“We had a few beers and then Slaton told me I was fired because the team was not pitching well. I did not take it very well and I had some choice words for him. He finally calmed me down and told me I was going to the Major Leagues. I wanted to pass out because all the hard work I had put in paid off.”

The first person Sweeney wanted to tell was his father, but it was difficult to do at the time.

“I was so happy when I got called up, but I could not get in touch with my dad right away,” he said.

“There was a terrible blackout that plagued the east coast in the summer of 2003, which prevented me from calling him to tell him. I wanted him to be the first to know because he was and still is a huge part of my success.”

After a year with Seattle, Sweeney went to San Diego to pitch for the Padres. On June 29, 2004, he recorded his first win at the Major League level. It was a unique win and one that would prove to be historic.

“Of all the games I have won, my first win was the most rewarding for me,” he said.

San Diego needed a starter to face the Arizona Diamondbacks and their starter Randy Johnson, who was going for 4,000 strikeouts in that game.

“He had 3,992 at the time and needless to say, he got to 4,000.”

Sweeney helped The Big Unit get to the milestone, as he struck out twice in the game. However, it was Sweeney who got the last laugh as the Padres beat the Diamondbacks, 3-2.

“It was a great feeling to win the game,” he stated.”The next day I met Randy and got to talk with him, which also made it a memorable achievement.”

Although he has had experience as a starting pitcher, Sweeney’s comfort zone is the bullpen. On May 7, 2006 he recorded his first career save in a 6-3 Padres’ victory over the Chicago Cubs. Sweeney remembered what it was like to pitch in place of a legend.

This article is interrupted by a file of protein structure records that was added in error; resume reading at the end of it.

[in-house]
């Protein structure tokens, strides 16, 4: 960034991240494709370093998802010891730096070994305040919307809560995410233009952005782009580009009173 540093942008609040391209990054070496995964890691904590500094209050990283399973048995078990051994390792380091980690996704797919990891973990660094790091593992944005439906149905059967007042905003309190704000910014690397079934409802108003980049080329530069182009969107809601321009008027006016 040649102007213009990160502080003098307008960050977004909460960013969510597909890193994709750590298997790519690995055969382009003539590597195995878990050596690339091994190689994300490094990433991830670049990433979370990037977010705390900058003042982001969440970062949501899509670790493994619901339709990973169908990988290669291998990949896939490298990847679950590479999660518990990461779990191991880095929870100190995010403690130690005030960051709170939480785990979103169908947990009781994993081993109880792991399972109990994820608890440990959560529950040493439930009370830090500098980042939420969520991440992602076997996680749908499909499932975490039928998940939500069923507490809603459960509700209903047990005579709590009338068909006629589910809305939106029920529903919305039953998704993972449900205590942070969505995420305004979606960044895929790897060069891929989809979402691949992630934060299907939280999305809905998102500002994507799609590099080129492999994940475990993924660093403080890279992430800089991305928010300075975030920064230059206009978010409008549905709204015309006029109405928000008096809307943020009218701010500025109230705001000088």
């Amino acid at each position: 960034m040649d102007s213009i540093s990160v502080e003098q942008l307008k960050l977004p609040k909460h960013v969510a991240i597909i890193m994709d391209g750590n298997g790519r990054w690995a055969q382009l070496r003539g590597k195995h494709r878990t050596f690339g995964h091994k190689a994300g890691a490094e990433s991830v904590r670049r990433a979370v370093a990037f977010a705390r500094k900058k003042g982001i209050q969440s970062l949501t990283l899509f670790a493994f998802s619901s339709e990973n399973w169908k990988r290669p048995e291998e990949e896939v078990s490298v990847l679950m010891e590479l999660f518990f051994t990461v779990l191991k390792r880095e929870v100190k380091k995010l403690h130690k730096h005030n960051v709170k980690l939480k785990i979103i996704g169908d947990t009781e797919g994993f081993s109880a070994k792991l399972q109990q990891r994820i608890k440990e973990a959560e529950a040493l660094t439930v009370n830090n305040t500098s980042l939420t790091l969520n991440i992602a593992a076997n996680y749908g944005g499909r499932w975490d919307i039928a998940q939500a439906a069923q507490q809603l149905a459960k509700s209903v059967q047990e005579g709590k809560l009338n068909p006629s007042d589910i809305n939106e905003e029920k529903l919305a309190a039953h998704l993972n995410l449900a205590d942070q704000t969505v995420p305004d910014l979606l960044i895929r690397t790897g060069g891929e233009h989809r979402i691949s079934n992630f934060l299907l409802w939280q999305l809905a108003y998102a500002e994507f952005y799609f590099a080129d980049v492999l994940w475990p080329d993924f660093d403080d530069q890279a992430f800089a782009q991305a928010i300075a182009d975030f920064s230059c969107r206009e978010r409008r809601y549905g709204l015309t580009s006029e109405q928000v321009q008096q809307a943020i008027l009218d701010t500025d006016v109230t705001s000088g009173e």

“All the Padres fans expected Trevor Hoffman, the all-time baseball saves leader, to come running out of the bullpen, but they got me that day,” he remarked.

“Hoffy had pitched five days in a row and needed a day off. It was a very cool experience and all things winning are good, so I love that I picked up that save.”

At the conclusion on the 2006 MLB season, Sweeney took his talents to Japan and pitched for the Nippon-Ham Fighters. Sweeney said there are many things that are different about playing in the Far East compared to the U.S.A., and he misses a few things about life in Japan.

“I miss some of the drills that were conducted over there,” he remarked.

“For instance, they would put the pitchers at shortstop, which is something that is not done here in the States. I also miss some of my teammates. I had the opportunity to play with Yu Darvish, who is a classy individual and an excellent player.

“Overall, it was fun to play in Japan.”

On April 15, Sweeney signed a minor league deal with Seattle and was assigned to Triple-A Tacoma. Exactly two months later on June 15 he found himself back in the majors. When he pitched at Yankee Stadium on July 1, his family sat in the stands with signs that read “Believe” on them. Sweeney explained what the signs meant.

“Believe is a word my children use; they are 11 and six,” he stated.

“It is a strong word that means a lot and it pays dividends over time. Believe in yourself, believe in God, just believe and you will be fine. My family made those signs for me and it meant so much that they did that.”

Sweeney later found out that the Mariners’ 2010 motto is “Believe Big.”

This year Sweeney is 1-2 with an ERA of 3.16. But numbers do not seem as important to him as other things in his life.

“I put less pressure on myself when I’m pitching,” he said.

“I know that at the end of the day, win or lose, there is a hug waiting for me at home.”